Margaret had already skirted dangerously close to scandal in the 60s and 70s. She was notorious for her louche lifestyle and association with several disreputable and criminal figures. It is highly probable MI5, the UK's internal intelligence service, was at least keeping tabs on Margaret. Was the robbery an operation to prevent a highly damaging Royal scandal becoming public?
The Bank Job claims to be more than just speculation. Writers Dick Clement and Ian le Frenais say they based their script on inside information from a journalist who was involved with the story back in 1971. In the film an underworld figure named Michael X is storing sexual photographs of Margaret taken on her holiday home in Mustique in the Baker Street vault with the intention of using them to blackmail the British establishment into turning a blind eye to his criminal activities.
Did this explain how well funded the operation was? The way the police seemed to be reluctant to catch the gang? And the supposed D-notice placed on the press preventing them from reporting what really happened?
Despite her immense privileges, Princess Margaret was a tragic figure. The Queen's younger sister would never become monarch herself and failed to carve any kind of meaningful role for herself in the Royal hierarchy.
Bereft of a sense of purpose, the young Princess would increasingly lose herself in a life of hedonism and become notorious for her drinking, partying and a succession of lovers. At her hideaway on the Carribean island of Mustique, Margaret would entertain a string of young men, society figures and even those from the criminal fraternity like infamous cockney gangster John Bindon.
Tales of Margaret's exploits on Mustique are legendary. On one occasion she photographed several of her male friends naked on the beach. Another time Bindon performed his famous party trick involving hanging 5 half pint glasses from his penis, much to Margaret's delight. Some biographers now believe Margaret even had an affair with Bindon, something he would occasionally brag about himself.
Whatever the case, she had already compromised herself; a photograph of Margaret with the then wanted criminal Bindon was widely circulated in Fleet Street, although not actually printed by the press until many years later. Such a photograph would have been a scandal in itself, but did even more salacious pictures exist?
Considering what we already know about Princess Margaret, it's certainly plausible photographs extreme enough to be used for blackmail or cause a major public scandal may have existed. In The Bank Job, exactly such photographs are in the possession of an underworld figure named Michael X.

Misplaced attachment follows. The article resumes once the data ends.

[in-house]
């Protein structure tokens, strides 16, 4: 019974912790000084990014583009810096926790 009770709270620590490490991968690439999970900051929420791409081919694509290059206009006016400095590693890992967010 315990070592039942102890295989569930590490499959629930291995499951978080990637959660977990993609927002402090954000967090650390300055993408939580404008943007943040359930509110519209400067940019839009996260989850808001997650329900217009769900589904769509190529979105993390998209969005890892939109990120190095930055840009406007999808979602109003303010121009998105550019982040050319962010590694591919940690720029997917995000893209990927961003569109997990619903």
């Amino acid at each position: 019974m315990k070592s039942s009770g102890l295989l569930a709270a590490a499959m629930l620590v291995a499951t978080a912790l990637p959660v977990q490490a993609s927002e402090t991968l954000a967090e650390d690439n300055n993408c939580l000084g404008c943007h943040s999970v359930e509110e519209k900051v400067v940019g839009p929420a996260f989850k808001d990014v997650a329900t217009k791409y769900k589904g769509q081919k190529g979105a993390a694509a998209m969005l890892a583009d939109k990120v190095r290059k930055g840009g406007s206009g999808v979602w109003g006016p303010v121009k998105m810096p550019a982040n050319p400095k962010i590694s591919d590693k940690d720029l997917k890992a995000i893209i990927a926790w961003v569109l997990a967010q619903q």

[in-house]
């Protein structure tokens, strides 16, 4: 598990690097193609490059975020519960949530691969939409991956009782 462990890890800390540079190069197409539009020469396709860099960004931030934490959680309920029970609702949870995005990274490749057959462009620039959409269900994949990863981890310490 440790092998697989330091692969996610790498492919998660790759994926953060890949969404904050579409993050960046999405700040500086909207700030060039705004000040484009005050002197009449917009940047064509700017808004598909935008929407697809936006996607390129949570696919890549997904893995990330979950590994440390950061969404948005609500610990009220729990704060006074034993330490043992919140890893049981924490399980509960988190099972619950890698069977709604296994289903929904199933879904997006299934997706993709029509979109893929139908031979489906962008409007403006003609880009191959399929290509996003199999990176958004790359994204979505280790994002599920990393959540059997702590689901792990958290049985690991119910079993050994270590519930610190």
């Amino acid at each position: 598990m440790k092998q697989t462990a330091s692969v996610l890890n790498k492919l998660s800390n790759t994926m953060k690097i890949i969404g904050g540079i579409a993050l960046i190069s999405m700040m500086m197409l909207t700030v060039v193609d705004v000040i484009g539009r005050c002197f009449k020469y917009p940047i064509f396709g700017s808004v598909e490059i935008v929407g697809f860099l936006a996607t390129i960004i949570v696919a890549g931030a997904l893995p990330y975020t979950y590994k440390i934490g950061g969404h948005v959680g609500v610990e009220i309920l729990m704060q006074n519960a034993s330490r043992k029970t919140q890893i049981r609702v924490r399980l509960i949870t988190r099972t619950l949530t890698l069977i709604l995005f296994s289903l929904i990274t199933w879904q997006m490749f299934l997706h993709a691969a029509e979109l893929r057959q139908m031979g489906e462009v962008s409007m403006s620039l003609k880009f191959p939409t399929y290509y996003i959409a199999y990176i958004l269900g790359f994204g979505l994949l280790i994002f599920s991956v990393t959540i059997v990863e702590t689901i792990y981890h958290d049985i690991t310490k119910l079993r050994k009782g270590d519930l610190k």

Real name Michael De Freteis, Michael X was a London gangster, drug dealer and slum landlord in the 1960s and 70s. X became a minor celebrity in the late 60s by setting up a London branch of the Black Power movement and was briefly feted in the press by such figures as John Lennon and Yoko Ono.
According to The Bank Job, Michael X kept compromising photographs of Margaret taken on Mustique in his safety deposit box at the Baker Street bank. He planned to use them as blackmail material to prevent prosecution for his criminal activities. Fearful of a major national scandal if they are made public, MI5 orders the raid to retrieve them.
Shortly after the robbery in 1971, Michael X was allowed to leave England for his native Trinidad, despite the fact he was due in court on charges of extortion. A few months later, the commune he started there burnt down in mysterious circumstances.
The story had fatal consequences for Michael X. When police found the hacked bodies of two of its members buried in shallow graves on the property, he was charged with their murders and hung for the crime in 1975.
Although little or no hard evidence exists in the public domain for the scenario depicted in the Bank Job, the writers of the film - Dick Clement and Ian Le Frenais, say they had a deep throat style informant who was involved in the original investigation to confirm the events depicted in the film.
That informant was actually Evening Standard journalist George McIndoe, who claimed to have learnt about the salacious photographs after getting to know two members of the Baker Street gang in the 1970s. With none of the men themselves talking and Michael X dead, it's clearly hard to verify what McIndoe told the writers.
One curious piece of circumstantial evidence does exist, however. Micheal X's MI5 file is locked up until 2054, 83 years after the robbery and 79 years after his death. The secrecy over the file of an obscure London gangster seems unwarranted. Could it be there is something so explosive in those files that they might still be embarrassing decades after everyone involved is dead?
In later years, a far more sinister variation on the Royal scandal theory has emerged. Brian Reader, a gang member not captured by police in 1971, says the men found sickening images of child sex abuse involving prominent politicians in the safety deposit boxes.
The now elderly Reader made the claims at his trial for involvement in another famous robbery, the 2015 heist of the safety deposit boxes at London's Hatton Garden. He says the gang at Baker Street were so disgusted by the pictures they left them scattered out on the floor of the vault for the police to find.
If this is true, the resulting scandal would far eclipse even salacious pictures of a prominent royal. Allegations that there is a systematic cover-up of a child-sex ring at that highest level of British politics persists even today. If evidence for such a ring had been found scattered on the floor of a bank vault back in 1971, it would certainly have been concealed by the authorities.
The role of British intelligence in such a scenario could take two forms. The first is that the raid was a stunt orchestrated by them to provide blackmail opportunities against high-ranking politicians. More likely is that on discovering the material in the aftermath of the robbery, MI5 swooped in to aid the cover-up and ensure a scandal did not break that would potentially bring down the British government itself.